Day 93

That screenshot above, that's what my to-do list software (Cultured Code's Things) looked like the morning I published my first post. Somewhere around the time I started using Things, I began to believe that if I set deadlines for my goals, a bright red "due" or "overdue" badge would provide me with sufficient motivation to accomplish them.

And to a degree, that's been true. But more often than not, the deadlines are arbitrary, the consequences for missing them, non-existent. And as more and more of my goals and tasks have gone into Things, I've become dependent on the software, even addicted to it. I'll be on the verge of doing something when I stop in my tracks, sit down, type up the task and file it away. Deep breath. Chaos temporarily averted.

The idea for this blog has been percolating for close to a year, but really only picked up steam 3 months ago, when the right combination of motivation and inspiration made me feel I might actually have an itch to scratch. I decided then and there that I would write and publish my first post by the end of the month. I fired up Things, entered the task, and set a due date. That was over 3 months ago.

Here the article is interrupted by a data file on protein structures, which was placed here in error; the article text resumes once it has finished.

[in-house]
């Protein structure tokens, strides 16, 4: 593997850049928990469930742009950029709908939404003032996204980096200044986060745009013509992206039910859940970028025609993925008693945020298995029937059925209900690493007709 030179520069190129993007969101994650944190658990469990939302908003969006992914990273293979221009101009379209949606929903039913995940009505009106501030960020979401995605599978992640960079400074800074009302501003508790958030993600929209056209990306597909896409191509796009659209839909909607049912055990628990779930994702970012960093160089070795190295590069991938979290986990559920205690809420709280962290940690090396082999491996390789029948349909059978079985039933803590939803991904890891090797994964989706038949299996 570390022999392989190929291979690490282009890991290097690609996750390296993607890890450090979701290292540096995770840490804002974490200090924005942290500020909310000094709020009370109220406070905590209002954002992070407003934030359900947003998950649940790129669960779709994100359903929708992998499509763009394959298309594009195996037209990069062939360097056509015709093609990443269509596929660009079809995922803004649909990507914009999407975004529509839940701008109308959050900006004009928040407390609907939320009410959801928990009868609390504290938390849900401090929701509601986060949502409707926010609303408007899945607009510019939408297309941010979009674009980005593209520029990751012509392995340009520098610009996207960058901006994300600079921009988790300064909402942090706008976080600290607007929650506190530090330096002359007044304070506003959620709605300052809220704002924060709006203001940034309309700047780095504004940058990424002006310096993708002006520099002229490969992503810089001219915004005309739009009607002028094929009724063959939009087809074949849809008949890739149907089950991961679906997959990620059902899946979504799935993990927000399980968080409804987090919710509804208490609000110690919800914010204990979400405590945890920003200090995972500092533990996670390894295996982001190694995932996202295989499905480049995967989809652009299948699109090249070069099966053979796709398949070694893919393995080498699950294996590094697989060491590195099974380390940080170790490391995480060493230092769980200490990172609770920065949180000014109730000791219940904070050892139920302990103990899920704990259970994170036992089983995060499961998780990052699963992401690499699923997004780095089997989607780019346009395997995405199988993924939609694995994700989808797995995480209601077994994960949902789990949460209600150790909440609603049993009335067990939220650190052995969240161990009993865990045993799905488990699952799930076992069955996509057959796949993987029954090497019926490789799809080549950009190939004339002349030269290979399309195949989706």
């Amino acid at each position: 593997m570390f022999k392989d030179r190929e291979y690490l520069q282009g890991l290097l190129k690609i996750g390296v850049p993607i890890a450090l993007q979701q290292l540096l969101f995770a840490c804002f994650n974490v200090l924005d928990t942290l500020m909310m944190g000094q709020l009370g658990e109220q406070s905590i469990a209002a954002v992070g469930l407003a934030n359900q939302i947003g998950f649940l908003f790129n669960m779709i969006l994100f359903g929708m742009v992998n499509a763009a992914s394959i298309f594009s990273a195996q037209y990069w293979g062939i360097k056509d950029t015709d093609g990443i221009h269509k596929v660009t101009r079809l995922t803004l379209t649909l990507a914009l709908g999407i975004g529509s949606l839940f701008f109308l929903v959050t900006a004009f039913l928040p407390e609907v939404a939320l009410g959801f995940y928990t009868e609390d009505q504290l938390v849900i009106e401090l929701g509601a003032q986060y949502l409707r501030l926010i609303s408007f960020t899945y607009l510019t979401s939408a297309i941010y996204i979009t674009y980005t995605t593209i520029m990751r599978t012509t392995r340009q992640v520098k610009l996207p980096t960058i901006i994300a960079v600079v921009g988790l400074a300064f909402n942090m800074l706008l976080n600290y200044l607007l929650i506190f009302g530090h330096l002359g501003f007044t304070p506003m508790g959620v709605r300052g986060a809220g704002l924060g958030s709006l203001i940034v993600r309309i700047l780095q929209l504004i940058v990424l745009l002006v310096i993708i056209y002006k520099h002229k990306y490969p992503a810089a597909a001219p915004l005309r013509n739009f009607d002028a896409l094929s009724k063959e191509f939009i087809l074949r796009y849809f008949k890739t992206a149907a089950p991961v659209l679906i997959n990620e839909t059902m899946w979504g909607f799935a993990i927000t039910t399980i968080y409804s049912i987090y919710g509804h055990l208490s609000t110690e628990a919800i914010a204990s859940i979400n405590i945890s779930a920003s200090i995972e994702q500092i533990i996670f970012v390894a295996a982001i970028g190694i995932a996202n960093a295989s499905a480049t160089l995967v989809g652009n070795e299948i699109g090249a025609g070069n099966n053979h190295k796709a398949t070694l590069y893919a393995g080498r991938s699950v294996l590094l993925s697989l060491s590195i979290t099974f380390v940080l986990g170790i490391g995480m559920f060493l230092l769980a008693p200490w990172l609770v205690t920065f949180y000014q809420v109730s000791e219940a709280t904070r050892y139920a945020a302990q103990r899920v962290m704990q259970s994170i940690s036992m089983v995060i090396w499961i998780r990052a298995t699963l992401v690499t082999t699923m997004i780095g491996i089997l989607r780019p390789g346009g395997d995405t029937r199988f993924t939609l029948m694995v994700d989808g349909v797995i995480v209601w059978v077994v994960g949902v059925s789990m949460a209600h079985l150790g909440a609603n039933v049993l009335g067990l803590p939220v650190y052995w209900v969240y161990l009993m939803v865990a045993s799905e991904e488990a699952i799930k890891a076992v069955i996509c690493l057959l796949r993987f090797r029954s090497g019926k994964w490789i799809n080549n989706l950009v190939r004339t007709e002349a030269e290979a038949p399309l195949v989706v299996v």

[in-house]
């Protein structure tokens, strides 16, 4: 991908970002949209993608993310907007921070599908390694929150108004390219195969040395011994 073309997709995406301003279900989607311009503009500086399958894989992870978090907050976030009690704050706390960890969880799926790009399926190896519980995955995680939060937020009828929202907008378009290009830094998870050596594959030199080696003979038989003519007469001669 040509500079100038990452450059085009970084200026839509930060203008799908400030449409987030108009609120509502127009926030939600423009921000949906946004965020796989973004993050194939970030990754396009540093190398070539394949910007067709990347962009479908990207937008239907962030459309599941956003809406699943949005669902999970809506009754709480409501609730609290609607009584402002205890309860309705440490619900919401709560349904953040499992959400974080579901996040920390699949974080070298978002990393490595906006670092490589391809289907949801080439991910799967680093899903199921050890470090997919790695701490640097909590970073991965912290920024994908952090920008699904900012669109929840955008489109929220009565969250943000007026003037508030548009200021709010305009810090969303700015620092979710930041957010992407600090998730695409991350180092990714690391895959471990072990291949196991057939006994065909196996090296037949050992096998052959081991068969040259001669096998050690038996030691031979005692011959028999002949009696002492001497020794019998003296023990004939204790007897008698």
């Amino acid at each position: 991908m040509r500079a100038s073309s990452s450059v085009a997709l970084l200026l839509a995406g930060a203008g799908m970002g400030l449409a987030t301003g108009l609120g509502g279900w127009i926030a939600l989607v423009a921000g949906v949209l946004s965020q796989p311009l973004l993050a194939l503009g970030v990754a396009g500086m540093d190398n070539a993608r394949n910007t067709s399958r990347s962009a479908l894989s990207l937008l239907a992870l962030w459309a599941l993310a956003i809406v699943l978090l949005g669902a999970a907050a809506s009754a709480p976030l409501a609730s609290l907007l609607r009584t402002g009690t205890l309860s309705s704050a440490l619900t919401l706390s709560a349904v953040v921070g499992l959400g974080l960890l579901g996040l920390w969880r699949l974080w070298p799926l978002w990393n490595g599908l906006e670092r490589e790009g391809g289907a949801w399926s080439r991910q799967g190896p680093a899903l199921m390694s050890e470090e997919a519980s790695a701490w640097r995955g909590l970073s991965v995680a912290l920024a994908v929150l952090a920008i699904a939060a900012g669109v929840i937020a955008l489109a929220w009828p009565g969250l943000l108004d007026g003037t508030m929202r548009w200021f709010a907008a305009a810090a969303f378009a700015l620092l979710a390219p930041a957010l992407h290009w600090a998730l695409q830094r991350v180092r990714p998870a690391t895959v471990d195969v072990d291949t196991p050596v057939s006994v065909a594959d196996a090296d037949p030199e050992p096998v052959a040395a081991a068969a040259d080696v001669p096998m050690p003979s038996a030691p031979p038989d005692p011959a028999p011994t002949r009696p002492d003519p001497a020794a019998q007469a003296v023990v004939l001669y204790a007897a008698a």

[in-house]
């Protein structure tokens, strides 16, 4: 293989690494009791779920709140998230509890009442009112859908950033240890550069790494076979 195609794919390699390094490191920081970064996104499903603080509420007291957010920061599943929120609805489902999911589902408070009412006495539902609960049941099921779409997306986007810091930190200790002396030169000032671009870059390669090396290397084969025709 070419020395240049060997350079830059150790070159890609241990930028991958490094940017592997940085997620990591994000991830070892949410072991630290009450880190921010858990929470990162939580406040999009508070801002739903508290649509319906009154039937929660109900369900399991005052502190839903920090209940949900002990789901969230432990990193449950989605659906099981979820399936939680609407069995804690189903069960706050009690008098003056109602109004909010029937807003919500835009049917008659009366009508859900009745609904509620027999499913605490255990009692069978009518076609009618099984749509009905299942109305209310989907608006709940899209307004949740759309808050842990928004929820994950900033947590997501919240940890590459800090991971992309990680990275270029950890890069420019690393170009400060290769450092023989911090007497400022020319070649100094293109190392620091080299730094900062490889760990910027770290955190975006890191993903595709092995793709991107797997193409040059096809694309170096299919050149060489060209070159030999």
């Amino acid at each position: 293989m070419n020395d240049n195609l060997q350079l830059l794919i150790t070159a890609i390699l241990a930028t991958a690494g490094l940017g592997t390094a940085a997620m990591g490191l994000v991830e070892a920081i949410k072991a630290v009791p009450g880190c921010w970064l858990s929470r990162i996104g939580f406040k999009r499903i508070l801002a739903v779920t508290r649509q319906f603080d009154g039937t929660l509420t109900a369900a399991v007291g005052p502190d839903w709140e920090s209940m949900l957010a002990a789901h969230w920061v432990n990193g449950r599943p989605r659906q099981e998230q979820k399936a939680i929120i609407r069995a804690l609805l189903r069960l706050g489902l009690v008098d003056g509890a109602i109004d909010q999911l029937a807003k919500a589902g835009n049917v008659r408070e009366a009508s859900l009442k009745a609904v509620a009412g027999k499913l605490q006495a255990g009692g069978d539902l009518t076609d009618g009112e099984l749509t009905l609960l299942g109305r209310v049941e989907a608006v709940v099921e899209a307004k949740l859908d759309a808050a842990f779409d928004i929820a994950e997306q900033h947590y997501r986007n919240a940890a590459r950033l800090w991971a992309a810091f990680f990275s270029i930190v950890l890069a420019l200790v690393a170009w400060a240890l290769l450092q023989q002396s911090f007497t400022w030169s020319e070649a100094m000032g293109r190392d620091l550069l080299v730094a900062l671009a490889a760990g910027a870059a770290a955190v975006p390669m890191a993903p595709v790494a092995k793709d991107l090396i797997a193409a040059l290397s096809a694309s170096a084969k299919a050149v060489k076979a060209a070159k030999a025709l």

In the interim, the software reminded me daily that the task was overdue. But all that did was it make me feel guilty. It didn't make me more productive. It didn't get me writing any faster. It just shone its passive-aggressive red light in my face, snickering in the background of my life. At the same time, I couldn't bring myself to delete it. I wanted to feel that guilt, wanted to remind myself that I was a lazy, unproductive human being.

I know myself well enough to know that I will always battle procrastination. That comes with being a writer. But there's something particularly ugly about seeing your procrastination yawn and strut around in front of you, especially within the frame of "productivity software." Not that I blame the software, but my reliance on tools like it represents what I increasingly see as the excessive mechanization of my life. I didn't used to need a deadline to write for myself, let alone a program to transform my creative impulses into a digital database. I just needed a word processor or a pen.

Still, with all the inputs that come into my life - the emails, phone calls, RSS feeds, directions from colleagues, invitations to events - I don't know if I could do away with Things without losing track of a bunch of important tasks. So the challenge is to know, intuitively, what needs to be written down and what doesn't. Which deadlines necessitate a bright red badge, and which ones speak louder through the ache in my heart? Something to think about as I try to move my life back into my body and out of the machine.

In the meantime, junkies need their fix: